Published online by Cambridge University Press: 20 January 2017
Since first embarking on the road of risk management options for the regulation of recombinant DNA (rDNA) activities and use in 1978, the European Union (EU) has largely failed to create a regulatory and policy environment regarding genetically modified (GM) crops and their cultivation that is (a) efficient, (b) predicable, (c) accountable, (d) durable or (e) interjurisdictionally aligned.
* The opinions expressed herein are strictly those of the authors. The authors have written this article in their personal capacity. The views expressed do not represent the views of their colleagues, their current or past employers, the National University of Ireland Galway, the Government of Canada or any other organization or body. The authors have no personal financial interests in any commercial organization that might financially benefit from the publication of this article.
1 Commission Proposal for a Regulation of the European Parliament and the Council amending Directive 2001/18/EC as regards the possibility for the Member States to restrict or prohibit the cultivation of GMOs in their territory COM (2010) 375.
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16 Minutes from the 40th meeting of the Council of the EMBO, 1st October 1988: “… any legislation should focus not on the technique but on the safety or otherwise of the products generated with it. … Over the last 15 years, experience has shown that recombinant DNA methods, far from being inherently dangerous, are an important tool both for understanding properties of life and for developing applications valuable to humankind and the environment. EMBO strongly believes that there is no scientific justification for additional specific legislation regulating recombinant research per se. Any rules or legislation should only apply to the safety of products according to their properties, rather than according to the methods used to generate them”.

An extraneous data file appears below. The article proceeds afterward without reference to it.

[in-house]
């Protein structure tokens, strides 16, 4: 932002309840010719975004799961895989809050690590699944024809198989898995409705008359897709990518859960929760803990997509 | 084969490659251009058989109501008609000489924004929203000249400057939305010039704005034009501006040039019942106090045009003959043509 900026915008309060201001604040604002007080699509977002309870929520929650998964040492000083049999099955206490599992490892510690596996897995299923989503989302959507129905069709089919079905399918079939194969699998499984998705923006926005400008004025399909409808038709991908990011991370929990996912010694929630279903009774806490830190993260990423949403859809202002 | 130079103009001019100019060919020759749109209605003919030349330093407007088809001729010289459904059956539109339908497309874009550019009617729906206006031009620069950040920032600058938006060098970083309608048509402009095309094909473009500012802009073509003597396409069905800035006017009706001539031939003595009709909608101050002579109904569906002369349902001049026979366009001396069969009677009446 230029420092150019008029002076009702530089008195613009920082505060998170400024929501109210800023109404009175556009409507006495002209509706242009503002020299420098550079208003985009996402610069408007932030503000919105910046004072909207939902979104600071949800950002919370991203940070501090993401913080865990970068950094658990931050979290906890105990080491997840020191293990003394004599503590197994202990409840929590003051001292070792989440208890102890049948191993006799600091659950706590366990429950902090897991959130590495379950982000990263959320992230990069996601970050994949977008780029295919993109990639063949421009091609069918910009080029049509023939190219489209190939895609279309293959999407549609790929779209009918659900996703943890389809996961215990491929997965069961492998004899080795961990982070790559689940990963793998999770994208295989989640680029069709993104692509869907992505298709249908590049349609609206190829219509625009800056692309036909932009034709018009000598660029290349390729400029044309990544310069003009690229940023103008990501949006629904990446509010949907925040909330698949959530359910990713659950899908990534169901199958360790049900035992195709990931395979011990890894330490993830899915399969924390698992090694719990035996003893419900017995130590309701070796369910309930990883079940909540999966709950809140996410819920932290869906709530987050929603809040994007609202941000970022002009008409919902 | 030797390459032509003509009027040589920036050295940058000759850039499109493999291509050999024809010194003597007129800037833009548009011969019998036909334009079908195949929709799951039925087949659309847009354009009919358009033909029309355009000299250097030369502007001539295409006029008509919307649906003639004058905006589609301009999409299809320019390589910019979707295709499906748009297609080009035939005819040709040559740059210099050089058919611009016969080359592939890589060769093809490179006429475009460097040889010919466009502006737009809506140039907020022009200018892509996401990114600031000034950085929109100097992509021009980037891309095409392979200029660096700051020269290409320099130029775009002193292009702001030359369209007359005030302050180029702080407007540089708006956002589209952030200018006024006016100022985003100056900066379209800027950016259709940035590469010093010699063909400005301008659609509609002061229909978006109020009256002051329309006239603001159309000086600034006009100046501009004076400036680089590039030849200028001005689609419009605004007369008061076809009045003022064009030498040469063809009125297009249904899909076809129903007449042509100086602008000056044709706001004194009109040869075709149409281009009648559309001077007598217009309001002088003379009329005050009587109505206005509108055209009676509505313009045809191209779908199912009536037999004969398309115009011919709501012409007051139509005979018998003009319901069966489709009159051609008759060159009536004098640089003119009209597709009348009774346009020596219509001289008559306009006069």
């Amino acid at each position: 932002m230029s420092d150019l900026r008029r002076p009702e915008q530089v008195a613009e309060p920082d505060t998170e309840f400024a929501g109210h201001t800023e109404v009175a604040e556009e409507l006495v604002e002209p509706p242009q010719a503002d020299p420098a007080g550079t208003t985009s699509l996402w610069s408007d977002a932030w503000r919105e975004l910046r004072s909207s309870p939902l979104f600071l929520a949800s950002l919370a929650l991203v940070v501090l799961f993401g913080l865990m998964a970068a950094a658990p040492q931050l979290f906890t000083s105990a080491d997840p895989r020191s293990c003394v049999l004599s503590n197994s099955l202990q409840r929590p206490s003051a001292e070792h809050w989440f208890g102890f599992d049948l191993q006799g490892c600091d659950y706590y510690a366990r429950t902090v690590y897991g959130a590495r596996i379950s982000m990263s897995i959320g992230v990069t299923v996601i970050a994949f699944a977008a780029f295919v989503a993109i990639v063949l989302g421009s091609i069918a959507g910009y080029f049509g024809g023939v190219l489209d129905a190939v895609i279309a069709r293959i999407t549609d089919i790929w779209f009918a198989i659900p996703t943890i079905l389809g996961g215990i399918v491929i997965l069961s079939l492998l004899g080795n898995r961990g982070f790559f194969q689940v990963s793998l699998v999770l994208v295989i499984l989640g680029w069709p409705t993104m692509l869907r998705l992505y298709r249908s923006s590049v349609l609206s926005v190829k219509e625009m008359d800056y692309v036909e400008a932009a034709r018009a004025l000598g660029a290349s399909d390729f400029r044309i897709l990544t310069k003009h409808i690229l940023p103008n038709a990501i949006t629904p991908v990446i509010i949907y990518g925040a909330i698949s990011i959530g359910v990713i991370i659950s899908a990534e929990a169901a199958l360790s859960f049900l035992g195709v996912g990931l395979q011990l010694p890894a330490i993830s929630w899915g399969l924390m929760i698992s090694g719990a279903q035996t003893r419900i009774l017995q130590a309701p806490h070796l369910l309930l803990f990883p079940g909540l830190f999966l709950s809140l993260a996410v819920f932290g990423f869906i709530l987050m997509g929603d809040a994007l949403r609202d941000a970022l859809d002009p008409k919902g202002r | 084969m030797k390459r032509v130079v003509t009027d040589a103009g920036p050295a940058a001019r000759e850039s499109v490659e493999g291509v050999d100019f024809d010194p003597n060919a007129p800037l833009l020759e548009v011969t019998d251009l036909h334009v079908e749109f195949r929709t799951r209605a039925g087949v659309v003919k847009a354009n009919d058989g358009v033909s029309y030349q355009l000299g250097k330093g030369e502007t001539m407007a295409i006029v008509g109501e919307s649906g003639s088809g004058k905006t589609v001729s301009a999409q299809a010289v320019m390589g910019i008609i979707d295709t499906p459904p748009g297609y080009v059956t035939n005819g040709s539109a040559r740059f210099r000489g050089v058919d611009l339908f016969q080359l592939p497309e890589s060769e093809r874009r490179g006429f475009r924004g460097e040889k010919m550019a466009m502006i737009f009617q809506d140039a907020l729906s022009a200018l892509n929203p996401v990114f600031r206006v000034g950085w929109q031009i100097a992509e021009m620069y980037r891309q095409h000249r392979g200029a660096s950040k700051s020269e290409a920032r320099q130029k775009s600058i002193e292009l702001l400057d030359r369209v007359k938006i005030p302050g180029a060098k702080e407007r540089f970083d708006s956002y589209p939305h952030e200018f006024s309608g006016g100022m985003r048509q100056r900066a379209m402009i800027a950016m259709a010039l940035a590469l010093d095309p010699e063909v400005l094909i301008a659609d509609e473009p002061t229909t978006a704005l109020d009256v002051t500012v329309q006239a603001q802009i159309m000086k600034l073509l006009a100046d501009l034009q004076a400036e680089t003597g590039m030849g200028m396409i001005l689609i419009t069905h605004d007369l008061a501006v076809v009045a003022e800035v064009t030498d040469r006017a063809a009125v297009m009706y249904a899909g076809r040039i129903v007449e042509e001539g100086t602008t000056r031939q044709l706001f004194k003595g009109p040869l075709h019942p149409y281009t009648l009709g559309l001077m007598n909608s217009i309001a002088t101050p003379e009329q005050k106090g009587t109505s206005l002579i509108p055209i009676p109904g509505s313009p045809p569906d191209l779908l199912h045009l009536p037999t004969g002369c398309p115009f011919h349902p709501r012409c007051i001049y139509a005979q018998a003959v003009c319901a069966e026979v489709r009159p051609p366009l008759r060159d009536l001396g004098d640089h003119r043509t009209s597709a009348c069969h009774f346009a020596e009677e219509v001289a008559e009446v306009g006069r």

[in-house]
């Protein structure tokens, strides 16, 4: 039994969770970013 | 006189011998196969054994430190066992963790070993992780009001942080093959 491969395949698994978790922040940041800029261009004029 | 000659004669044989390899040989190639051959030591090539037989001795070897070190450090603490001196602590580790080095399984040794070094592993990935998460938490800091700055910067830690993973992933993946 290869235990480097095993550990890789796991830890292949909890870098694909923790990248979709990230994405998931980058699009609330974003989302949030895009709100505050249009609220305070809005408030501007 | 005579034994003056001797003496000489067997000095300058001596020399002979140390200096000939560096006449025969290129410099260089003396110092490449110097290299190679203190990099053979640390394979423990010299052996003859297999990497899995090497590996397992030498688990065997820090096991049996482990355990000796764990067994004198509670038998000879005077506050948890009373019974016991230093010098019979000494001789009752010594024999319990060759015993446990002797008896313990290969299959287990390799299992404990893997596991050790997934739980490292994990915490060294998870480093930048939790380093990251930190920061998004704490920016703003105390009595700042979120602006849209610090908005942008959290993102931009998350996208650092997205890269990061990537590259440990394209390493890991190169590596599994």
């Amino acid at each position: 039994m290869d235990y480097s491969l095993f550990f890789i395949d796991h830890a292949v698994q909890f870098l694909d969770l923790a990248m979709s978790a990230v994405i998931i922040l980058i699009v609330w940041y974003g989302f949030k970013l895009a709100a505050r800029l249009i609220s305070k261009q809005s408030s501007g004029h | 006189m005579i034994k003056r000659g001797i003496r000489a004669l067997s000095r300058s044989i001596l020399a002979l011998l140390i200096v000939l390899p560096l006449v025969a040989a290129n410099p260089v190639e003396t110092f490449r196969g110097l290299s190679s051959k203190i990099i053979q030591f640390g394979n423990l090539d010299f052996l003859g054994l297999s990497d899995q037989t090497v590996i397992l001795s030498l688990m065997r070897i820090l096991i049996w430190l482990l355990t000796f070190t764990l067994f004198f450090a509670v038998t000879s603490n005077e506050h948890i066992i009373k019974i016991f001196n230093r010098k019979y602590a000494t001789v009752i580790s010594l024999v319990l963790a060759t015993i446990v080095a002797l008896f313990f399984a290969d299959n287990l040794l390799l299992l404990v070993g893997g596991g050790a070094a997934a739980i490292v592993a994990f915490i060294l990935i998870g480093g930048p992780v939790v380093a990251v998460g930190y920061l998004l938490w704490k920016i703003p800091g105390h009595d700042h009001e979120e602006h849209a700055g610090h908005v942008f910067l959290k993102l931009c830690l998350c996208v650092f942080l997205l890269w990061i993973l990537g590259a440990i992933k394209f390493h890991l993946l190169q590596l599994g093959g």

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38 Ricroch, Agnès, Bergé, Jean and Kuntz, Marcel, “Is the Suspension of MON810 Maize Cultivation by Some European Countries Scientifically Justified?”, Information Systems in Biotechnology (2010), pp. 8 et sqq., at p. 9.Google Scholar
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42 Ricroch, Bergé and Kuntz, “Suspension of MON810”, supra note 37.
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44 Yves Thréard, “Les OGM, une affaire très politique”, Le Figaro, 12 February 2009, at p. 14, also available on the Internet at <http://www.lefigaro.fr/debats/2009/02/12/01005-20090212ARTFIG00001-les-ogm-une-affaire-tres-politique-.php> (last accessed on 2 October 2010).
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46 Charles Jaigu, “Fillon: la majorité sera jugée «au bout de cinq ans»”, Le Figaro, 14 January 2008: “Concernant les OGM, Fillon a défendu sa décision de déclencher la procédure de suspension du maïs génétiquement modifié MON810 en estimant qu’il s’agissait d’un «compromis scellé dans le ‘Grenelle de l’environnement’»”.
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48 As exemplified by Marion Guillou, President of France's National Institute for Agronomical Research (INRA) who stated INRA's work on new varieties now involves only conventional crops, for which research is less efficient, longer and more expensive. Sybille de La Hamaide, “French Researcher halts Development of GMO Crops”, Reuters, October 31, 2010, available on the Internet at <http://www.forexyard.com/en/news/French-researcher-halts-development-of-GMO-crops-2010-10-29T080856Z-INTERVIEW>.
49 EU Commission Communication on the Precautionary Principle. COM (2000) 1, at p. 5
50 “[M]easures taken under the precautionary principle should be designed to achieve an equivalent level of protection without invoking the geographical origin or the nature of the production process to apply different treatments in an arbitrary manner”, ibid
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